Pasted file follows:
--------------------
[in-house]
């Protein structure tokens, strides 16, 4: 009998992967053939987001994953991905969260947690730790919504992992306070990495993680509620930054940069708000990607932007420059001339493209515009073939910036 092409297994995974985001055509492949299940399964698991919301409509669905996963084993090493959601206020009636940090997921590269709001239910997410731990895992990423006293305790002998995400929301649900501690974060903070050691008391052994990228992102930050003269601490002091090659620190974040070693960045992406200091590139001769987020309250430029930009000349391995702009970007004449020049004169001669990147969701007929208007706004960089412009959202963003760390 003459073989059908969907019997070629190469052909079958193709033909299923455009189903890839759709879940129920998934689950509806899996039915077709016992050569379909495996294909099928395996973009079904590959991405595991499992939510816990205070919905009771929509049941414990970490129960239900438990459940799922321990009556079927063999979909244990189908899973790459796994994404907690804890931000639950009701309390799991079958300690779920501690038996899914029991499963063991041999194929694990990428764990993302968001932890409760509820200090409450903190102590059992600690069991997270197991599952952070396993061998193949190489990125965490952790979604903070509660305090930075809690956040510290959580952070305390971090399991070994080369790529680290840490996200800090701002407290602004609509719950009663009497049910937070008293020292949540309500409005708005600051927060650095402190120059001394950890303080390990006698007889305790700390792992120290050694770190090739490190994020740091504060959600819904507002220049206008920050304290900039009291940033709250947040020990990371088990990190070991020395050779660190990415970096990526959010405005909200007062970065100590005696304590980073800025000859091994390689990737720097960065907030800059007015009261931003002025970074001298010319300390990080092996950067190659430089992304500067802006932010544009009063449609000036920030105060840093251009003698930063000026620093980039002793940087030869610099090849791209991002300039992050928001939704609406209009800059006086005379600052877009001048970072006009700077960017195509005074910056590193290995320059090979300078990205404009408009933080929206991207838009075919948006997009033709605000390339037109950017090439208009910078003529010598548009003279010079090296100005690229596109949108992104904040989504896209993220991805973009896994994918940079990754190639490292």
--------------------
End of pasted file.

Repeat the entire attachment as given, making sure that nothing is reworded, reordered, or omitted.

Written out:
[in-house]
């Protein structure tokens, strides 16, 4: 009998992967053939987001994953991905969260947690730790919504992992306070990495993680509620930054940069708000990607932007420059001339493209515009073939910036 092409297994995974985001055509492949299940399964698991919301409509669905996963084993090493959601206020009636940090997921590269709001239910997410731990895992990423006293305790002998995400929301649900501690974060903070050691008391052994990228992102930050003269601490002091090659620190974040070693960045992406200091590139001769987020309250430029930009000349391995702009970007004449020049004169001669990147969701007929208007706004960089412009959202963003760390 003459073989059908969907019997070629190469052909079958193709033909299923455009189903890839759709879940129920998934689950509806899996039915077709016992050569379909495996294909099928395996973009079904590959991405595991499992939510816990205070919905009771929509049941414990970490129960239900438990459940799922321990009556079927063999979909244990189908899973790459796994994404907690804890931000639950009701309390799991079958300690779920501690038996899914029991499963063991041999194929694990990428764990993302968001932890409760509820200090409450903190102590059992600690069991997270197991599952952070396993061998193949190489990125965490952790979604903070509660305090930075809690956040510290959580952070305390971090399991070994080369790529680290840490996200800090701002407290602004609509719950009663009497049910937070008293020292949540309500409005708005600051927060650095402190120059001394950890303080390990006698007889305790700390792992120290050694770190090739490190994020740091504060959600819904507002220049206008920050304290900039009291940033709250947040020990990371088990990190070991020395050779660190990415970096990526959010405005909200007062970065100590005696304590980073800025000859091994390689990737720097960065907030800059007015009261931003002025970074001298010319300390990080092996950067190659430089992304500067802006932010544009009063449609000036920030105060840093251009003698930063000026620093980039002793940087030869610099090849791209991002300039992050928001939704609406209009800059006086005379600052877009001048970072006009700077960017195509005074910056590193290995320059090979300078990205404009408009933080929206991207838009075919948006997009033709605000390339037109950017090439208009910078003529010598548009003279010079090296100005690229596109949108992104904040989504896209993220991805973009896994994918940079990754190639490292």